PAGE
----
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Situated on the University of Arizona campus, this is the venue for the popular "UA Presents" series, which offers around ten events every year including classical music, Broadway shows, performance artists, dance, jazz, and blues. With 2,400 seats, this is Tucson's biggest concert hall. It is excellent for big symphonic events, but acoustic performers sometimes seem lost without the aid of microphones. Ticket prices vary according to events.
The Arizona Repertory Theatre is the official theater company of the University of Arizona and is located on campus. It has a reputation for giving excellent performances of musical, opera and theater works. All productions are staged by performing arts students and faculty members, delivering a great variety from traditional to extremely experimental. Ticket prices vary by performance. Parking during performances is available at the UofA garage on the northeast corner of Park and Campbell.
Built in 1927, the Temple of Music and Art is a proper cultural arts venue. Constructed in an elegant, Southwestern style, the Temple breathes grace and class with its beautiful surroundings of cobbled stone, fountain–splashed patio, and quiet tree-lined street. Now home of the Arizona Theatre Company, the spacious Alice Holsclaw Theatre with its 623 seats is a marvelous place to see either Shakespeare or concerts. If a smaller, more intimate setting is desired for a performance, upstairs the Temple has the Cabaret Theatre available.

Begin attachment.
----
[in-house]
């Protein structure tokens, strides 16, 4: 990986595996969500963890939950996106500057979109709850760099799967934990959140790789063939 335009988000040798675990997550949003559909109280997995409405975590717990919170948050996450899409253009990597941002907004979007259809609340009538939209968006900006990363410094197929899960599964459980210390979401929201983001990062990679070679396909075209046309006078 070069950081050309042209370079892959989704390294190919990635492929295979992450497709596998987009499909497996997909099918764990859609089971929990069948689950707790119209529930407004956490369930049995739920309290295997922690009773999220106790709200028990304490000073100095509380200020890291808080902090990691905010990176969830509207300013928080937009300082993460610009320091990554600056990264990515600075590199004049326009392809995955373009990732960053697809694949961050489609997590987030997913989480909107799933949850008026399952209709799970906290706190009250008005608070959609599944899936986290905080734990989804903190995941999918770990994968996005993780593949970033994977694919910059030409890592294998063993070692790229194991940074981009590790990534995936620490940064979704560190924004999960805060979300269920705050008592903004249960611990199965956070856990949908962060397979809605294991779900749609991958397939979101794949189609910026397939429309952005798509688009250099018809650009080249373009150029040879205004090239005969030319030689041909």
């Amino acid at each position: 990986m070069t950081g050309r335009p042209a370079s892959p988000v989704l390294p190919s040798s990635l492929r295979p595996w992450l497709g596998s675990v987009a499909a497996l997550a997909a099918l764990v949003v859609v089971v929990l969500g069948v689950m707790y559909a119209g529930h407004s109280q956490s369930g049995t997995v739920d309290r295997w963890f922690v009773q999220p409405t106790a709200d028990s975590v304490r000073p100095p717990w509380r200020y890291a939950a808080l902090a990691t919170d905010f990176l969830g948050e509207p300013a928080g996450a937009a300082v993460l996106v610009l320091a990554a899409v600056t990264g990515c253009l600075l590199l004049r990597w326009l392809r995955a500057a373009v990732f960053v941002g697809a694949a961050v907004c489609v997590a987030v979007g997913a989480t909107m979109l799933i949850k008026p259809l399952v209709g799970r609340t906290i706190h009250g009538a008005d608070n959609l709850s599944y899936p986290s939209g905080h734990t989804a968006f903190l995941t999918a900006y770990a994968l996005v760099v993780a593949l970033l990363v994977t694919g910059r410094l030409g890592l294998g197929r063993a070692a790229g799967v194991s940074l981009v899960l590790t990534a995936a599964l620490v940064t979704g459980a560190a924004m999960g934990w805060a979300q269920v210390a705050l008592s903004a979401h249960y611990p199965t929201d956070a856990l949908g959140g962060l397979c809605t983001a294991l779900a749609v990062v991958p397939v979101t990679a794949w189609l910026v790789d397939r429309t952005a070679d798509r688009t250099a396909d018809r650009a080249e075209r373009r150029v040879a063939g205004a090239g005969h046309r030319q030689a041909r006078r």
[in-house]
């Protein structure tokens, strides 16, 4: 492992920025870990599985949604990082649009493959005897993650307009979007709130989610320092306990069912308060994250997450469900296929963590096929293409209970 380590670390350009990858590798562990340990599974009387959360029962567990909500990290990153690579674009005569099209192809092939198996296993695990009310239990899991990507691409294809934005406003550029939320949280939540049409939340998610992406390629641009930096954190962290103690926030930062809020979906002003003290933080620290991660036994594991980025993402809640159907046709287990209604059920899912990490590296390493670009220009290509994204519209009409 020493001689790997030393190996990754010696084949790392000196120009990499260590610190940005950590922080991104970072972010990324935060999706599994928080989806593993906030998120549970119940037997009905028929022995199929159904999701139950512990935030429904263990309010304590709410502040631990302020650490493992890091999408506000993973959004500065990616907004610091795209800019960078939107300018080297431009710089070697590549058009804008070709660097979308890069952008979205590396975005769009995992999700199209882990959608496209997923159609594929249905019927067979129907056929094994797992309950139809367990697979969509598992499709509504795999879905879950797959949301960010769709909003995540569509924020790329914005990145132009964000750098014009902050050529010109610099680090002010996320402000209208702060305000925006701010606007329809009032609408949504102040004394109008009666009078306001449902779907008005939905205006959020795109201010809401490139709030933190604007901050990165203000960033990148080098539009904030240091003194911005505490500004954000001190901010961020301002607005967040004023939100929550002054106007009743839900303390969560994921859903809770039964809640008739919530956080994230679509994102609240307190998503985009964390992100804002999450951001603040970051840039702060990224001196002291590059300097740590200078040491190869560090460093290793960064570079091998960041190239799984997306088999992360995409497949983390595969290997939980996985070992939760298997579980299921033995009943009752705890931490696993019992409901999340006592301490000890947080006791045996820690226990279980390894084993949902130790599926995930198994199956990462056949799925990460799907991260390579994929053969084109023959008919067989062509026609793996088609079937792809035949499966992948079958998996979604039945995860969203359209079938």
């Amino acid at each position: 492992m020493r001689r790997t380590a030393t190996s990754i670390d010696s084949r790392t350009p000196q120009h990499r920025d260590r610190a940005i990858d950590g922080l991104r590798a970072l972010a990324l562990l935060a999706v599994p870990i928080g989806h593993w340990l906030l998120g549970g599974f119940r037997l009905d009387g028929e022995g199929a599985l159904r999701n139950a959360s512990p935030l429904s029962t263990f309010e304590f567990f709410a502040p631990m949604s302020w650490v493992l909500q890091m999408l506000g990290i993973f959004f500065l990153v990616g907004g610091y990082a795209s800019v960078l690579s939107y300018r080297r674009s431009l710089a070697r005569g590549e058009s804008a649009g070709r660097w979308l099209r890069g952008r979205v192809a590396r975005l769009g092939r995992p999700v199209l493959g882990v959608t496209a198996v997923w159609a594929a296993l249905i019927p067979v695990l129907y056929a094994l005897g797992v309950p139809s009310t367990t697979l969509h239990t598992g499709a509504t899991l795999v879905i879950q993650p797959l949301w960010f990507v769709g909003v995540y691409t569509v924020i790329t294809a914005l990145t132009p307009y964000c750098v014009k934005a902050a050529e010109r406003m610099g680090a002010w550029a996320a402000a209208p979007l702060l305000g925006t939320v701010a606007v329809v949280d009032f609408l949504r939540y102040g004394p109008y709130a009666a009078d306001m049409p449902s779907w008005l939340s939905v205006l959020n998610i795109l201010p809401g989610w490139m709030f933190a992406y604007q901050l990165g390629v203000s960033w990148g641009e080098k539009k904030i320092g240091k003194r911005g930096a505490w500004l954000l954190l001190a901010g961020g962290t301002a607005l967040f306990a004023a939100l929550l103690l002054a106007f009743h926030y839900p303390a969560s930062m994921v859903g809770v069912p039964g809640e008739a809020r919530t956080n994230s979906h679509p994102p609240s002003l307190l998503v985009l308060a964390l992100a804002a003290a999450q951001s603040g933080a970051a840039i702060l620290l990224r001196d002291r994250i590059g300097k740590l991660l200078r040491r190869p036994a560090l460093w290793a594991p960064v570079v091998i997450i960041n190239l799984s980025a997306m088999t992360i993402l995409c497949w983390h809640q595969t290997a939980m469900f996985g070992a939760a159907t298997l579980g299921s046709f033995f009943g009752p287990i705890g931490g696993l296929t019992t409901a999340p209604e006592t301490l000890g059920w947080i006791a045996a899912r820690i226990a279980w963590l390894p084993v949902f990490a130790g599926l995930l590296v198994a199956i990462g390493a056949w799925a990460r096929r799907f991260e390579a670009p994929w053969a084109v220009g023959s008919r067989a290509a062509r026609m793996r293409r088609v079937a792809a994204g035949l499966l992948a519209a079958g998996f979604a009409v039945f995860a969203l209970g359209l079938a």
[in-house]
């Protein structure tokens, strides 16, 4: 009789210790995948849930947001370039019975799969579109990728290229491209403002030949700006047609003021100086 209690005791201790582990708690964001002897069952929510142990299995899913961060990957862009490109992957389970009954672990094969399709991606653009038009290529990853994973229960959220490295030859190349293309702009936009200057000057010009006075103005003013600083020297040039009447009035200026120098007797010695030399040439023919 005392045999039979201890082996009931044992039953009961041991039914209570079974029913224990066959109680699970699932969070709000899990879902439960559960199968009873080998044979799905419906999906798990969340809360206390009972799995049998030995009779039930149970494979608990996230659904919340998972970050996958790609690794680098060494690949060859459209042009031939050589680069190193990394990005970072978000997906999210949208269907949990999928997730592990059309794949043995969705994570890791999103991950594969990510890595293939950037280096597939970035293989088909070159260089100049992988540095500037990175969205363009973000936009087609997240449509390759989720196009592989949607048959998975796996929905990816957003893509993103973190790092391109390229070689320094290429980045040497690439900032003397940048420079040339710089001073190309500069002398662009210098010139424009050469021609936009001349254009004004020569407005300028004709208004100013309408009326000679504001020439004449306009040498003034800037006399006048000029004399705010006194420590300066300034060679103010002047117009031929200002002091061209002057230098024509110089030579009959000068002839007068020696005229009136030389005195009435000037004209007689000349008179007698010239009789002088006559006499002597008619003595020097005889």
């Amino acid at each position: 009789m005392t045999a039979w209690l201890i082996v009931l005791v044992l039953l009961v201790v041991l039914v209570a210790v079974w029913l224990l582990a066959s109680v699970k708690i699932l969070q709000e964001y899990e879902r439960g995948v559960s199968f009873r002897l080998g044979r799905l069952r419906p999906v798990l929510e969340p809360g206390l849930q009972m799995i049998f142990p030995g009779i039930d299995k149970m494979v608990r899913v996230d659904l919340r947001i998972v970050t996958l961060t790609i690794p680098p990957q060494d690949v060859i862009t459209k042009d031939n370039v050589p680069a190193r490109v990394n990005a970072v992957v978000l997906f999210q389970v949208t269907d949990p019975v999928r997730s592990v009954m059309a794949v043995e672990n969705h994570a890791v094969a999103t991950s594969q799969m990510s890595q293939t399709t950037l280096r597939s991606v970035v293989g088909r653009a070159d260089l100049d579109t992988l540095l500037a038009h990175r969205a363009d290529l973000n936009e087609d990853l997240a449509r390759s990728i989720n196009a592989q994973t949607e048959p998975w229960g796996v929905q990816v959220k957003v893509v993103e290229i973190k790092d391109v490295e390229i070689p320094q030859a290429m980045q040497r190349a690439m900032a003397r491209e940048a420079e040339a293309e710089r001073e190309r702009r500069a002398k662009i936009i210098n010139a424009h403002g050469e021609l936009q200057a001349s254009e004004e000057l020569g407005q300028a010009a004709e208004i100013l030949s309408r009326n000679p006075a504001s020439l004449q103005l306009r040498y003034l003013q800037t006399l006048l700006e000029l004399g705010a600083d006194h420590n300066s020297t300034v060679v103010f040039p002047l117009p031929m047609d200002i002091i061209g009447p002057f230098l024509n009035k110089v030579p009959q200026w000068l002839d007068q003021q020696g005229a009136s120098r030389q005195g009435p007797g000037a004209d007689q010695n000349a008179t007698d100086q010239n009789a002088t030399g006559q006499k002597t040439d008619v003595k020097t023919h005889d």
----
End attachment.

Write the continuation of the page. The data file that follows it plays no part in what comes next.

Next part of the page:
This building, designed in 1929 by Los Angeles architect M. Eugene Durfee, once belonged to the chain of movie theaters showing Fox Studio productions and was decorated with those Art Deco motifs that were typical of the movie houses of the period. After long years of falling into disrepair and neglect since 1974, it is now in the process of being renovated and revitalized, due to the much-publicized efforts of a group of conservationist citizens. Today it hosts a variety of live performances, including concerts, musicals, and lectures.
This is Tucson's main venue for the performing arts, home of the Tucson Symphony Orchestra and the Arizona Opera, as well as the locale for pop music concerts, sports events and major trade conventions. A result of 1970s style urban renewal, it is only somewhat interesting stylistically compared to the old adobe buildings that were bulldozed to make room for what now stands. However, some abstract sculptures and fountains outside the complex provide food for the art lover's imagination. There are three performance venues - Tucson Arena, Tucson Music Hall, and the Leo Rich Theater, as well as a number of Ballrooms. Every February the Center hosts the preeminent Tucson Gem and Mineral Show.
This is the closest thing in Tucson to a dinner theater. Patrons sit at tables munching on popcorn or ice cream while watching Western drama, science fiction, or the annual Christmas show. It's all parody, melodrama and audience participation through clapping, hissing and, of course, booing. The kids love it. So you are most welcome to enjoy this fun-filled roller-coaster ride at the Gaslight Theatre